As TRP Corp. gets ready to begin its 20th anniversary year, we would like to share our subscribers’’ “Top Ten” blogs from 2014. While the topics vary, the goal of each blog is to provide a resourceful, informative article that guides professionals in developing effective emergency, crisis, and business continuity plans. We hope emergency managers, first responders, and safety professionals can utilize these blogs to advance emergency management, preparedness initiatives, and business continuity efforts in 2015.
Our “Top Ten” 2014 blog articles Include:
Published prior to the onset of the well-publicized Ebola outbreak, this blog highlights the evidence for the need of pandemic planning and the pandemic response plan.
While the size and complexity of essential business elements required for sustainability varies among industries, companies, and specific facilities, the ability to quantify and prioritize critical work flow components is a key business continuity element. This blog highlights examples of which critical business functions to analyze, and the specific components of the Business Impact Analysis.
Every drill or exercise presents the opportunity to improve site-specific response plans, rendering the potential for a more effective response. This blog examines the three most popular types of response exercises and details tabletop exercise planning considerations that can aid in improving preparedness levels.
Despite safety statistics, the oil and gas industry’s public safety perception has been tested by highly publicized tragic incidents, increasing the pressures on emergency managers. This blog highlights some of the challenges felt by oil and gas emergency managers, and breaks down the strategic and tactical cost-benefits of hiring specialized, reputable consultants.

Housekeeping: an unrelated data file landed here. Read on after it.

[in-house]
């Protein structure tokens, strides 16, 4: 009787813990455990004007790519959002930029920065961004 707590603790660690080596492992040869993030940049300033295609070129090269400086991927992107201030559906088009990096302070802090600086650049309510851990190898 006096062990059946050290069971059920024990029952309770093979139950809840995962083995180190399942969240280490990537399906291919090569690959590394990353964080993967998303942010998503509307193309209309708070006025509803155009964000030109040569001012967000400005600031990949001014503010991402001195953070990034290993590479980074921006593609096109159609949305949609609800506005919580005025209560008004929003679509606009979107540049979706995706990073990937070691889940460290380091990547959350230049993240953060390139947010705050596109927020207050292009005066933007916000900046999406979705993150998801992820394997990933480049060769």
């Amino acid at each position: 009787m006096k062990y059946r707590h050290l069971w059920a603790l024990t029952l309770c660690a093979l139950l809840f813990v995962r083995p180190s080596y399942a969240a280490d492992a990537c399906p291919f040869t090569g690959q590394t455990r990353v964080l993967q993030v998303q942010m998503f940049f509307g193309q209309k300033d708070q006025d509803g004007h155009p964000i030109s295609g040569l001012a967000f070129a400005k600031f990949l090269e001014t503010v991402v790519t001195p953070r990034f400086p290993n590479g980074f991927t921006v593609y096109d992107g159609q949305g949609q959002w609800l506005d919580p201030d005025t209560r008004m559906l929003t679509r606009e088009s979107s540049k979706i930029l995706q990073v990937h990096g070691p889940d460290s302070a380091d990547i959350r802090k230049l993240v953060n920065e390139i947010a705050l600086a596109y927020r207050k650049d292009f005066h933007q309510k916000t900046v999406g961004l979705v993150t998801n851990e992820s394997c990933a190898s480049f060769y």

Companies often lack adequate recovery planning and recuperative procedures to restore critical information, essential processes, and normal business operations within an acceptable recovery time frame. This popular blog identifies seven elements that can accelerate the business continuity recovery process.
Implementing a technologically advanced, enterprise-wide incident management system offers opportunities to increase the effectiveness of preparedness efforts with “real-time” response advantages. This blog highlights ten “best practice” reasons why companies should prioritize these programs, and advance preparedness initiatives and associated response programs.
Companies that prioritize risk management and integrated preparedness goals are better prepared to educate employees on potential incidents, and their role in prevention, mitigation, response, and recovery. This popular blog highlights four “best practice” processes and prevention measures that should be included in your risk management program.
With carefully planned tabletop exercises, mitigation opportunities and valuable response knowledge can be revealed. Realistic exercise scenarios can often highlight potential deficiencies in response plans, individual comprehension of response roles and responsibilities, and partnership coordination efforts. This blog highlights the various types of tabletop scenarios that can be utilized to strengthen preparedness efforts and bolster your emergency management or HSE program.
Emergency managers should not camouflage preparedness or response failures. On the contrary, they should draw from scenario experiences and response lapses to improve their emergency management program. This blog highlights the importance of the evolution process within response planning and emergency management, and offers a series of questions that may aid in identifying plan deficiencies and mitigation opportunities.
An enterprise-wide fire pre plan template can serve as an outline of required fire response related information, yet they must be populated with site-specific details. TRP’s top blog of 2014 highlights specific elements that should be included in a fire pre plan, despite the response situation or circumstance. The blog also provides insightful fire pre plan “helpful hints” from various first responders and fire departments.
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